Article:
He has extensive experience in national and international M&A transactions. investments funds as well as national and international corporations. He has considerable experience in corporate transactions (for both listed and nonlisted companies) as well as in general corporate (restructuring) matters. He also advises on general corporate law matters and deals with corporate restructurings and reorganisations. and private equity and venture capital investments. Wim Vande Velde Loyens & Loeff Wim Vande Velde is a counsel in Loyens & Loeff’s corporate and M&A practice group in Brussels. private equity and buyout funds. and has written various articles on these subjects and on corporate governance matters. He is a member of the Brussels bar. Wim has acted as a speaker at conferences on corporate and M&A topics. He is member of the International Bar Association and the International Association of Young Lawyers. 419 . the International Bar Association and the International Association of Young Lawyers. He serves on the board of Voka Comité Brussels (the Flemish employers’ organisation in Brussels). His clients include buyout funds. which are active in a wide variety of economic sectors. include listed and nonlisted corporations and companies. He is also a member of the private equity team. He has particular experience in the private equity sector. His clients. corporate finance.Appendix 1 about the authors Stefaan Deckmyn Loyens & Loeff Stefaan Deckmyn is a partner in Loyens & Loeff’s corporate and M&A practice group in Brussels. Stefaan is a frequent speaker on corporate law topics at various conferences and seminars and is a member of the Brussels Bar. joint ventures.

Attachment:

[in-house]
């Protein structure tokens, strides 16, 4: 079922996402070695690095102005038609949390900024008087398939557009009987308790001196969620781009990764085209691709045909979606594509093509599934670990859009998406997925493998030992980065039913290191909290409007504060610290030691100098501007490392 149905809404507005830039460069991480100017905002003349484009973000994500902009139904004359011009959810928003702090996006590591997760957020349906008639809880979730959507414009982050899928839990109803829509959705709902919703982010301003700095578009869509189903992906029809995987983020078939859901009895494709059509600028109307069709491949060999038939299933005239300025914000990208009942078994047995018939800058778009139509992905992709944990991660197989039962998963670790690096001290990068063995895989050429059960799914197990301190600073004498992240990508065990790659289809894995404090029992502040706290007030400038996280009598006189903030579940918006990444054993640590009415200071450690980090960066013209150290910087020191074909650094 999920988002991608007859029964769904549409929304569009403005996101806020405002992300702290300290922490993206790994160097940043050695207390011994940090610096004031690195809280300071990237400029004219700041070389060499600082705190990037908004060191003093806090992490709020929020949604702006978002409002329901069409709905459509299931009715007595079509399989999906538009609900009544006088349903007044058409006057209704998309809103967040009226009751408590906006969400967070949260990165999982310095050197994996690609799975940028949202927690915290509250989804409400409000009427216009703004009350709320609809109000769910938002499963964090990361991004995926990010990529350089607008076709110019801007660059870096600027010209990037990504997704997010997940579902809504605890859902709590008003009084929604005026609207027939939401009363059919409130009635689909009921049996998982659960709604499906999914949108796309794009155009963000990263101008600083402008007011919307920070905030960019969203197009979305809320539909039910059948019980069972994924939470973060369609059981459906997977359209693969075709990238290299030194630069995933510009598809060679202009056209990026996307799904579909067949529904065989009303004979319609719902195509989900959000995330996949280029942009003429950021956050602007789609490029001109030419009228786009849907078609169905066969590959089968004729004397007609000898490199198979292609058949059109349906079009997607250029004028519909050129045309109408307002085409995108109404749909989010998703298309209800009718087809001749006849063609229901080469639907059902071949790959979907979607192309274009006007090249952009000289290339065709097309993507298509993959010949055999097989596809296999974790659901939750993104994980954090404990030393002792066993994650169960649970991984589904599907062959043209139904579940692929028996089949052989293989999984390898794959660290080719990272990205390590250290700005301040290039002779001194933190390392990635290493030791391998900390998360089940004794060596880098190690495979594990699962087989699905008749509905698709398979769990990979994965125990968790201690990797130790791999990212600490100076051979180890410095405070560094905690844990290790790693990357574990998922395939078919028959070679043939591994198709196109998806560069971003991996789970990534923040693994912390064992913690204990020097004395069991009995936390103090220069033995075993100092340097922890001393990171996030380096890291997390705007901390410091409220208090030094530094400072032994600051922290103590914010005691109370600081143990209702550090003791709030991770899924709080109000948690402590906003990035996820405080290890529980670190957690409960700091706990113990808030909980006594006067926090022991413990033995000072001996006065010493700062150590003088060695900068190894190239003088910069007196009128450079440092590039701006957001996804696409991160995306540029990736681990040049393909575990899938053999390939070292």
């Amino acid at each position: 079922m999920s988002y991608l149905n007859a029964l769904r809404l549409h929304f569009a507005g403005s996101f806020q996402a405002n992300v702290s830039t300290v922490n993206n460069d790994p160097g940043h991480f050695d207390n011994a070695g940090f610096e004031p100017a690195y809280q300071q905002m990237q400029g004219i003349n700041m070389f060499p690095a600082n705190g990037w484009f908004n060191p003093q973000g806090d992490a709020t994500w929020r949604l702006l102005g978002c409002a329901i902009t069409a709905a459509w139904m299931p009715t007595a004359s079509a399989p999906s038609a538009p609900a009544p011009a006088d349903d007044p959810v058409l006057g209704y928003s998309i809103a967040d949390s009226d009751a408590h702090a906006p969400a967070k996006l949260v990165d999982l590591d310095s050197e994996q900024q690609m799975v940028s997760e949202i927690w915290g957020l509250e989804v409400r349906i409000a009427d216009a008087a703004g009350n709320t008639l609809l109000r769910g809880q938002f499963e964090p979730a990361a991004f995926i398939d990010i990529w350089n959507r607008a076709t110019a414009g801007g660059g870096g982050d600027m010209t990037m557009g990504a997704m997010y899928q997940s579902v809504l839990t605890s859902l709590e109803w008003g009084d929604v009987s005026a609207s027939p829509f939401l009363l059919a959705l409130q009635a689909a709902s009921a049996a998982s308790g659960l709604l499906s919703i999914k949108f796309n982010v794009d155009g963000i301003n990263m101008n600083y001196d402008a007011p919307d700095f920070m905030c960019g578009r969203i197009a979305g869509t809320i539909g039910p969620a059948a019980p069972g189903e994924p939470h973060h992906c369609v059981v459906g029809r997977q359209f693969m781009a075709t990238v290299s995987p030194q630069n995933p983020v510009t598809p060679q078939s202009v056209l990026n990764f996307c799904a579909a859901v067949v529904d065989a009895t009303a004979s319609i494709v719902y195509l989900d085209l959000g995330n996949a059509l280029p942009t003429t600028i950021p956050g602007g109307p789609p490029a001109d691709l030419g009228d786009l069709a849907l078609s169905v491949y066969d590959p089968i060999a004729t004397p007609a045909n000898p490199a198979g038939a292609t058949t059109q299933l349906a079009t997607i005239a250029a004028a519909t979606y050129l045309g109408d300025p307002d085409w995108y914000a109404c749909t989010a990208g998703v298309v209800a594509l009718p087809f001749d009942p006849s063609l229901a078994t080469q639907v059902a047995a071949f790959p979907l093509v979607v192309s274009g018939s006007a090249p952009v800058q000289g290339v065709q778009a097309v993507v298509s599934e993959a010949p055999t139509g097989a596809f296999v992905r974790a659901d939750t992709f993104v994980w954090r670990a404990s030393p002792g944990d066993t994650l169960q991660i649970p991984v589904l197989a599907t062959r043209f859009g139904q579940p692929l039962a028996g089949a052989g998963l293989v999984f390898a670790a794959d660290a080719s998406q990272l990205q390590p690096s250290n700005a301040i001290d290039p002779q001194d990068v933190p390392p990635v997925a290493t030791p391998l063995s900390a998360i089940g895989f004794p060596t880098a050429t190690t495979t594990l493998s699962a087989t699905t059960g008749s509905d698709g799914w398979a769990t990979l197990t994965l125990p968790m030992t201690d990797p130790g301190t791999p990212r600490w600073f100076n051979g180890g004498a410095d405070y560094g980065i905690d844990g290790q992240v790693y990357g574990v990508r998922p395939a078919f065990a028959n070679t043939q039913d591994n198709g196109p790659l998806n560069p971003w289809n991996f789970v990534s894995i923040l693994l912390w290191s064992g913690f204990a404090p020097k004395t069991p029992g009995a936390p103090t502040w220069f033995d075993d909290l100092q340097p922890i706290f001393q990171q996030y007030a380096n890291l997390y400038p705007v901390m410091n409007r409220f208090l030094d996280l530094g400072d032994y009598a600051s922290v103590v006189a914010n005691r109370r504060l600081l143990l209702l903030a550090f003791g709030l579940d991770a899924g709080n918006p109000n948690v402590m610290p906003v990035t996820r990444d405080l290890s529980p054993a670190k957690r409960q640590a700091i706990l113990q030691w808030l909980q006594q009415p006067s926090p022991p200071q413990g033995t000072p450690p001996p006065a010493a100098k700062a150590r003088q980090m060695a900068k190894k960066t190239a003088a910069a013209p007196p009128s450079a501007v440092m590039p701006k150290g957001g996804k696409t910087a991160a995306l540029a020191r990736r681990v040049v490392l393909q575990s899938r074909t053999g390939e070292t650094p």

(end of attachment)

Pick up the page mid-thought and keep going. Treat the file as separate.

About the Authors Loyens & Loeff Neerveldstraat 101–103 1200 Brussels Belgium Tel: +32 2 743 43 43 Fax: +32 2 772 69 55 420 www.